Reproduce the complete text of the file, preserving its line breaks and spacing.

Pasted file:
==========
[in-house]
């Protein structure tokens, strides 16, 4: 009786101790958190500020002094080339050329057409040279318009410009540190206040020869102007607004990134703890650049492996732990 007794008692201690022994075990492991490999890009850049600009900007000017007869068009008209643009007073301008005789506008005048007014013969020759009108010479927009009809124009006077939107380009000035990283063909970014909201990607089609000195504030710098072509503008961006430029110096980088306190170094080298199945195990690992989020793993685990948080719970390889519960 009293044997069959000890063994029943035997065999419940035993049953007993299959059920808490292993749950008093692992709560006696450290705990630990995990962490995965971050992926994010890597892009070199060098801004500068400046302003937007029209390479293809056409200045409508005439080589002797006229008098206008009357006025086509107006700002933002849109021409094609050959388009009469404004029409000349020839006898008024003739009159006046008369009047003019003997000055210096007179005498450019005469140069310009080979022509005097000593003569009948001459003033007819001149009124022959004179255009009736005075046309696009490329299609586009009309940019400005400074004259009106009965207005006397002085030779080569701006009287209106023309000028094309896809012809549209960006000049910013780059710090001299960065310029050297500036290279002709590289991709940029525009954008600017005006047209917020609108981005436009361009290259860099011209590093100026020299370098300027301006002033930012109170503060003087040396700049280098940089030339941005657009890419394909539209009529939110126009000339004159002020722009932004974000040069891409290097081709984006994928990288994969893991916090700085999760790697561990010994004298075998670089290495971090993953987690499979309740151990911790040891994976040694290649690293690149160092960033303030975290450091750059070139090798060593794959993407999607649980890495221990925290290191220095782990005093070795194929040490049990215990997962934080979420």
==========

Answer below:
[in-house]
């Protein structure tokens, strides 16, 4: 009786101790958190500020002094080339050329057409040279318009410009540190206040020869102007607004990134703890650049492996732990 007794008692201690022994075990492991490999890009850049600009900007000017007869068009008209643009007073301008005789506008005048007014013969020759009108010479927009009809124009006077939107380009000035990283063909970014909201990607089609000195504030710098072509503008961006430029110096980088306190170094080298199945195990690992989020793993685990948080719970390889519960 009293044997069959000890063994029943035997065999419940035993049953007993299959059920808490292993749950008093692992709560006696450290705990630990995990962490995965971050992926994010890597892009070199060098801004500068400046302003937007029209390479293809056409200045409508005439080589002797006229008098206008009357006025086509107006700002933002849109021409094609050959388009009469404004029409000349020839006898008024003739009159006046008369009047003019003997000055210096007179005498450019005469140069310009080979022509005097000593003569009948001459003033007819001149009124022959004179255009009736005075046309696009490329299609586009009309940019400005400074004259009106009965207005006397002085030779080569701006009287209106023309000028094309896809012809549209960006000049910013780059710090001299960065310029050297500036290279002709590289991709940029525009954008600017005006047209917020609108981005436009361009290259860099011209590093100026020299370098300027301006002033930012109170503060003087040396700049280098940089030339941005657009890419394909539209009529939110126009000339004159002020722009932004974000040069891409290097081709984006994928990288994969893991916090700085999760790697561990010994004298075998670089290495971090993953987690499979309740151990911790040891994976040694290649690293690149160092960033303030975290450091750059070139090798060593794959993407999607649980890495221990925290290191220095782990005093070795194929040490049990215990997962934080979420």